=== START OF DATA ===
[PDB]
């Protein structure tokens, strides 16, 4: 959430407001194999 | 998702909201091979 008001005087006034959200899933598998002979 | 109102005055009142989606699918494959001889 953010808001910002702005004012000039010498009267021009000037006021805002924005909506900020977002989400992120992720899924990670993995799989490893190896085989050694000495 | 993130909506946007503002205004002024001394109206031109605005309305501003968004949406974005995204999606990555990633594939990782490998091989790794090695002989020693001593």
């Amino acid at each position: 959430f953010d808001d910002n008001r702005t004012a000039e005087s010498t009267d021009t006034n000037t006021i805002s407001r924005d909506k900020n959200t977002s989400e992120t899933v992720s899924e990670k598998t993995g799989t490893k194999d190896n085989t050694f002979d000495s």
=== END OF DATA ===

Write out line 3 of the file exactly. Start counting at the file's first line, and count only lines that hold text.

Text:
């Amino acid at each position: 959430f953010d808001d910002n008001r702005t004012a000039e005087s010498t009267d021009t006034n000037t006021i805002s407001r924005d909506k900020n959200t977002s989400e992120t899933v992720s899924e990670k598998t993995g799989t490893k194999d190896n085989t050694f002979d000495s």